What the Hell Is a “Chicken-Necker?” And 9 Other Terms You Should Know Before Visiting the Chesapeake Bay

All illustrations by Claire McCracken.

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Chicken-necker (n.): A tourist or non-local. Derives from Eastern Shore day-trippers’ practice of using chicken necks to catch crabs.

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Come-here (n.): A chicken-necker who moves to the shore.

chesapeake-bay-vocab-from-here

From-here (n.): A native of the Eastern Shore.

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Prog (v.): Old English term frequently heard on Smith Island, meaning to hunt for treasures—arrowheads, sea glass, old coins—at water’s edge.

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Tong (v.): To use twin, long-handled wooden rakes, joined at a hinge, to collect oysters. Once the primary means of harvesting oysters before dredging.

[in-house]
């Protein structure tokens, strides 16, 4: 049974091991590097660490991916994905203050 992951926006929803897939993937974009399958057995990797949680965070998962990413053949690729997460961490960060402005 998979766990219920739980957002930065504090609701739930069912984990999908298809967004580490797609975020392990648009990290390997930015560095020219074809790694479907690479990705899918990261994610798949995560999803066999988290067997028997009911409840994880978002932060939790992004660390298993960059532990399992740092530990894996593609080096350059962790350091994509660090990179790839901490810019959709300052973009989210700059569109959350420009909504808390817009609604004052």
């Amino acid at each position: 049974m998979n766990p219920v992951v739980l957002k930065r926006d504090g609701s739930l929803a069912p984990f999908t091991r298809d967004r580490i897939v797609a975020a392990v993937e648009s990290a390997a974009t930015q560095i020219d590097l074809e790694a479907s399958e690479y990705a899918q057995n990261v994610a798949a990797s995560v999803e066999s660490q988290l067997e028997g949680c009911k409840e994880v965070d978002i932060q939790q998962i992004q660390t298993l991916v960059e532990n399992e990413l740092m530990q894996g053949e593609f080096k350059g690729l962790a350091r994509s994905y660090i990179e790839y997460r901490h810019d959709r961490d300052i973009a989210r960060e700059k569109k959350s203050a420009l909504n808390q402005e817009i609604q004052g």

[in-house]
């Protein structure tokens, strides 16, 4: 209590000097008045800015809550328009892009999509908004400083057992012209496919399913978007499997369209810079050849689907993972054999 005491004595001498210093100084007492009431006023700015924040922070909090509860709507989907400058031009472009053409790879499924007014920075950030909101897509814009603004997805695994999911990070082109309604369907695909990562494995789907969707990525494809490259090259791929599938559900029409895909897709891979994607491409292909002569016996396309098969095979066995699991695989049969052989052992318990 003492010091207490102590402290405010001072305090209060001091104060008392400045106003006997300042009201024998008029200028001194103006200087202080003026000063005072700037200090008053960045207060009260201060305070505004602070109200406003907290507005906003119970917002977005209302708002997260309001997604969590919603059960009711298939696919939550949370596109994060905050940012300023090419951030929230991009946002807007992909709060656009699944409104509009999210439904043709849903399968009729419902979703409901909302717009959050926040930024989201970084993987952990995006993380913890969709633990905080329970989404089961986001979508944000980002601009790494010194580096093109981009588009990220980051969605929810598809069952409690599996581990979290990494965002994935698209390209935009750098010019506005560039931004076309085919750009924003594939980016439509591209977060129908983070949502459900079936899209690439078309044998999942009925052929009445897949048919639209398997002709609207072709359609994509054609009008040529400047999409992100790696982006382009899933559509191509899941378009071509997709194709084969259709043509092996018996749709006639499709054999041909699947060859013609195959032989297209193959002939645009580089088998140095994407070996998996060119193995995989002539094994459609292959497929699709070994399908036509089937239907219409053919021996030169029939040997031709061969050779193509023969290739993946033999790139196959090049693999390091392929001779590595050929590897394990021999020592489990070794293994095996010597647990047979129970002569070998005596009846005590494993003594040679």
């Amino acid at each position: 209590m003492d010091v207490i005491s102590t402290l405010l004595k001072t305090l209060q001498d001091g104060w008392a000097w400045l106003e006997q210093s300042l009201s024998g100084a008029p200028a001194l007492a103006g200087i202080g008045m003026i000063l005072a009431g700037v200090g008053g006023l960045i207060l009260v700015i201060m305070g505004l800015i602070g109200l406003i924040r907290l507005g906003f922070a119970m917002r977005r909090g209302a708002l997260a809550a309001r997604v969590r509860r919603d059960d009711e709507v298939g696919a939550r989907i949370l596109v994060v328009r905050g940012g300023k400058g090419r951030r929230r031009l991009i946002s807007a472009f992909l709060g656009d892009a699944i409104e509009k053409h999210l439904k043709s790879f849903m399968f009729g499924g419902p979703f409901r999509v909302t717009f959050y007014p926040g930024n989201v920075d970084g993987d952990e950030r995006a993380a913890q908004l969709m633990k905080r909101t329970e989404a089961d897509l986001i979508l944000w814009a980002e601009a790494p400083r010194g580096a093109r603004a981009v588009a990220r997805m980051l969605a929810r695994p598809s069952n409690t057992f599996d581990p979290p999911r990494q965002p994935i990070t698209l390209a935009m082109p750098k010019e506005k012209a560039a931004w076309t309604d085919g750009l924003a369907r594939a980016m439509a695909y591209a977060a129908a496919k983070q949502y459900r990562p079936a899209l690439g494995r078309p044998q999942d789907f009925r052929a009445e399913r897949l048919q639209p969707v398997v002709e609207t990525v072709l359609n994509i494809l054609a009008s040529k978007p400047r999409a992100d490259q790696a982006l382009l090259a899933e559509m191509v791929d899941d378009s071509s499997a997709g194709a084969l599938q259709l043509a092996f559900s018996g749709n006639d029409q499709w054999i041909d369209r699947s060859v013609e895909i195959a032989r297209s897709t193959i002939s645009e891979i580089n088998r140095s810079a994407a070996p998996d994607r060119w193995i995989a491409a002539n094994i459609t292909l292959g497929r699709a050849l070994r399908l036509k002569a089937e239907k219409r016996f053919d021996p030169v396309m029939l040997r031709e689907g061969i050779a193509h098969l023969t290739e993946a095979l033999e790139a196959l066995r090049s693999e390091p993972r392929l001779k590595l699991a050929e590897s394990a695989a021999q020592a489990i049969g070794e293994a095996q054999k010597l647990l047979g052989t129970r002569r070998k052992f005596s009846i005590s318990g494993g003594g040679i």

Illustration by Claire McCracken.

Jimmy (n.): An adult male crab, distinguished by a T-shaped apron along its underbelly.

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Sook (n.): An adult female crab, distinguished by a bell-shaped apron along its underbelly.

chesapeake-bay-vocab-peeler

Peeler (n.): A crab just before it begins to molt.

Illustration by Claire McCracken.

Buster (n.): A crab in the process of molting, or busting out of its hard shell.

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Arster (n.): A local delicacy great with cocktail sauce and a squeeze of lemon.

This article appears in our July issue of Washingtonian.

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